History & Overview
This breed was created in England in the 1950s, and is so named because its color resembles the tobacco in Havana cigars. Because the name lead to confusion about the breed’s origins, British breeders once called this breed the Chestnut Brown, but the original name prevailed. The American Havana is sturdier than the British Havana.
The Havana Brown has a charming, pleasant demeanor, although many of them can be aloof and shy, so socialization is a must when they are kittens. The more outgoing ones can be a little chatty, so be aware of this aspect of their nature if you want a quiet pet.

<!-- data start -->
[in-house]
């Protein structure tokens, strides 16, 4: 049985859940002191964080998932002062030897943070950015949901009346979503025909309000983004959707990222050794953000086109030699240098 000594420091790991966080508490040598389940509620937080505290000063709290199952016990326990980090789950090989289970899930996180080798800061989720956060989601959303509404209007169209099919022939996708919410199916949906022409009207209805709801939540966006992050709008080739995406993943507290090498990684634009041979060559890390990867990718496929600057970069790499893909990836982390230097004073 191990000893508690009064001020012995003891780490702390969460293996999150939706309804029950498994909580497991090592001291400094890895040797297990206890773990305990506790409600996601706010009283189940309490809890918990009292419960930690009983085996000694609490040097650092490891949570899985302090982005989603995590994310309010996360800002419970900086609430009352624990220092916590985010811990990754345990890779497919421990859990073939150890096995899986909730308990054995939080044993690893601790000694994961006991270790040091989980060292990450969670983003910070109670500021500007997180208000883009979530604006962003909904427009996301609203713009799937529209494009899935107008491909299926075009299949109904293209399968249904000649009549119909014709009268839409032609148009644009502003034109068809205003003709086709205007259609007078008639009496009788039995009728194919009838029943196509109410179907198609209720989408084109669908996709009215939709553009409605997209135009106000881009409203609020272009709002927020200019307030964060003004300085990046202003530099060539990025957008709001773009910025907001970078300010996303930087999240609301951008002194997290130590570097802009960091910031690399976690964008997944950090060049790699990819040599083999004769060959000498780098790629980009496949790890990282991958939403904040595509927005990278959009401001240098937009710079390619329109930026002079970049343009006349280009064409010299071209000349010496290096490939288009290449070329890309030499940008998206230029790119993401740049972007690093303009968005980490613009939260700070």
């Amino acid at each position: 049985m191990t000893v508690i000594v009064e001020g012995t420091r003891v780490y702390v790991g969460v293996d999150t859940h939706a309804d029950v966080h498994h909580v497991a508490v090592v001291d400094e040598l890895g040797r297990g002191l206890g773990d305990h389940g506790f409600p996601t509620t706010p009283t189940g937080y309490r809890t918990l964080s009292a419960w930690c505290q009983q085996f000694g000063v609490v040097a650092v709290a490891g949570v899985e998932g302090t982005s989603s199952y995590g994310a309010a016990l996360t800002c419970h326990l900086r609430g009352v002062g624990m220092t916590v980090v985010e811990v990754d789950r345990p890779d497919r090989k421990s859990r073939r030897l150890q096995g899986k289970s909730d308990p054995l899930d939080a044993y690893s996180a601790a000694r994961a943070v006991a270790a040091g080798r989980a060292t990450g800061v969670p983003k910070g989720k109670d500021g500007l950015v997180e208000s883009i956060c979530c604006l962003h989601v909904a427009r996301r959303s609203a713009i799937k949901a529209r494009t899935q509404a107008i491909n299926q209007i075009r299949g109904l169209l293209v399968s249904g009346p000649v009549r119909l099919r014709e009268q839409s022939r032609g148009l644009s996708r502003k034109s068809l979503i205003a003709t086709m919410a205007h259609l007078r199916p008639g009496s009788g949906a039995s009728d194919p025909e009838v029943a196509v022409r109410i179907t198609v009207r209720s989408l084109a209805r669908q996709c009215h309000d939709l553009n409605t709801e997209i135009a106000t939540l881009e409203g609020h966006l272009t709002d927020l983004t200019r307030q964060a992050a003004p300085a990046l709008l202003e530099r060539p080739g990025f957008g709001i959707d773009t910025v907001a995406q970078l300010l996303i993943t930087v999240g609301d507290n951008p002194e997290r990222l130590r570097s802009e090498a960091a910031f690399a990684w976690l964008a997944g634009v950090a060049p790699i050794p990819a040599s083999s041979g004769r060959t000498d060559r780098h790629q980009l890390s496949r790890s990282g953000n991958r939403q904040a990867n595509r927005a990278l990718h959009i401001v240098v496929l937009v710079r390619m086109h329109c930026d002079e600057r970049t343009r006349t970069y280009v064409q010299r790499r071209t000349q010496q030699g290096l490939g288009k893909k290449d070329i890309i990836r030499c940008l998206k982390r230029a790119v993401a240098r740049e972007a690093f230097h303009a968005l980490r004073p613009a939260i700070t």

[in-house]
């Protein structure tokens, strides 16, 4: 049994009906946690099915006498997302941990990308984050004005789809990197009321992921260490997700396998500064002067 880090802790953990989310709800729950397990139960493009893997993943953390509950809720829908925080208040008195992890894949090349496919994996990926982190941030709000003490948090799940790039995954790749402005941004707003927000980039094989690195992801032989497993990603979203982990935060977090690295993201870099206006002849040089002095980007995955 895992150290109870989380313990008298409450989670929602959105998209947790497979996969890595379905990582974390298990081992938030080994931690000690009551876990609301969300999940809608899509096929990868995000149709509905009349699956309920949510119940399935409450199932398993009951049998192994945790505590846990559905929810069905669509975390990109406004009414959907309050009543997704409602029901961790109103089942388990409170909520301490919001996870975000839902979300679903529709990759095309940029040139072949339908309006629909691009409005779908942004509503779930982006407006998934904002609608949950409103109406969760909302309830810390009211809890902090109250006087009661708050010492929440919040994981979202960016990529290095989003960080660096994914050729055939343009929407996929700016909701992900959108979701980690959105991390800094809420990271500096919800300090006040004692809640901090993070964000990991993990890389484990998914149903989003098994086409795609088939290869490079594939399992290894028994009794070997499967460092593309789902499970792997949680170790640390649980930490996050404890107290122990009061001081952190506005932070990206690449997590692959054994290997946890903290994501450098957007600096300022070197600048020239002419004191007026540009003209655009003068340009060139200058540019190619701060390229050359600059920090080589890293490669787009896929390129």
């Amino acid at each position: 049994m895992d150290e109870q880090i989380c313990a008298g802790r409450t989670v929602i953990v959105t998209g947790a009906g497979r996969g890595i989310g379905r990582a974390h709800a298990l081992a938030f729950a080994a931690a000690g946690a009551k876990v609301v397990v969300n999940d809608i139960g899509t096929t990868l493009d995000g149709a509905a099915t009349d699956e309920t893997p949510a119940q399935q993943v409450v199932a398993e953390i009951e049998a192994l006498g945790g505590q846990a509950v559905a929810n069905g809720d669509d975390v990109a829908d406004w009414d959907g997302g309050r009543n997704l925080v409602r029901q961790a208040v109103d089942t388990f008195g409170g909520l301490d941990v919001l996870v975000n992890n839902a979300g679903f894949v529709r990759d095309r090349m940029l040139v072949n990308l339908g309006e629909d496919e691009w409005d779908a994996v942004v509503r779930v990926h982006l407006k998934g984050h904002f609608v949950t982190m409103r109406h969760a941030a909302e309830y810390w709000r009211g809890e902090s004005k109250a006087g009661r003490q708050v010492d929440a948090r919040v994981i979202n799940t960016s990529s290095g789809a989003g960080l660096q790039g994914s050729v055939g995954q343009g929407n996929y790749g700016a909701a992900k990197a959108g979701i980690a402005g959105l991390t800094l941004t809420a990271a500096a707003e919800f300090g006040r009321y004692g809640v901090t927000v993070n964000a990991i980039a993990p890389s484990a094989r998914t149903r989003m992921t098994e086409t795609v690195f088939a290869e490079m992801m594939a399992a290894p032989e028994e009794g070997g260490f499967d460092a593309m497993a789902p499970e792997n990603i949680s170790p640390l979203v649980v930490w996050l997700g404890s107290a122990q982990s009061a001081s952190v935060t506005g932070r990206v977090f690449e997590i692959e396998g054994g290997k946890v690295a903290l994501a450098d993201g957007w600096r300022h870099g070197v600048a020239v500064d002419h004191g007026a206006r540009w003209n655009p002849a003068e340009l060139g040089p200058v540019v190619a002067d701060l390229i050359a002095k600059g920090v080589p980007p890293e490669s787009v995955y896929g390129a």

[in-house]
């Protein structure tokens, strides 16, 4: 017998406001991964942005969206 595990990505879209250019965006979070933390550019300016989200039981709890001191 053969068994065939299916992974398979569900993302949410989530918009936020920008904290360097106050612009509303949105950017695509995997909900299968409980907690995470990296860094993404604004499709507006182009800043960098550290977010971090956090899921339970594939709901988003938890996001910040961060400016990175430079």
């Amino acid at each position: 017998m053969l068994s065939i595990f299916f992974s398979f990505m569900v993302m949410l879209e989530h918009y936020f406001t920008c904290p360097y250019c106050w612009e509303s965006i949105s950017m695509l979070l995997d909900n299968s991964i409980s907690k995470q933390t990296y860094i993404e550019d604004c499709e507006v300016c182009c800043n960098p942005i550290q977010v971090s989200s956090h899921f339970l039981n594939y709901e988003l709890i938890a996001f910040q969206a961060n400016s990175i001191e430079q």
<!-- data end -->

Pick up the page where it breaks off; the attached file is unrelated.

Havanas often like to use their paws to investigate things they are curious about by touching and feeling them. This is a perfect pet for a person who wants a sociable, affectionate, and intelligent feline friend. They can get along with other pets with the right introduction.
Overall, this is a medium-sized cat. Males are larger and more heavily boned than females. The Havana’s coat is short, with a smooth and soft-to-the-touch texture. Lilacs may have fuller coats. Kittens and young adults have ghost tabby marks that disappear with age, leaving a rich shade of brown. The eyes are green in color.
Use of Russian Blue introduced the dilution trait, which resulted in occasional lilac kittens. They are recognized by The International Cat Association (TICA) in which the breed name is simply Havana.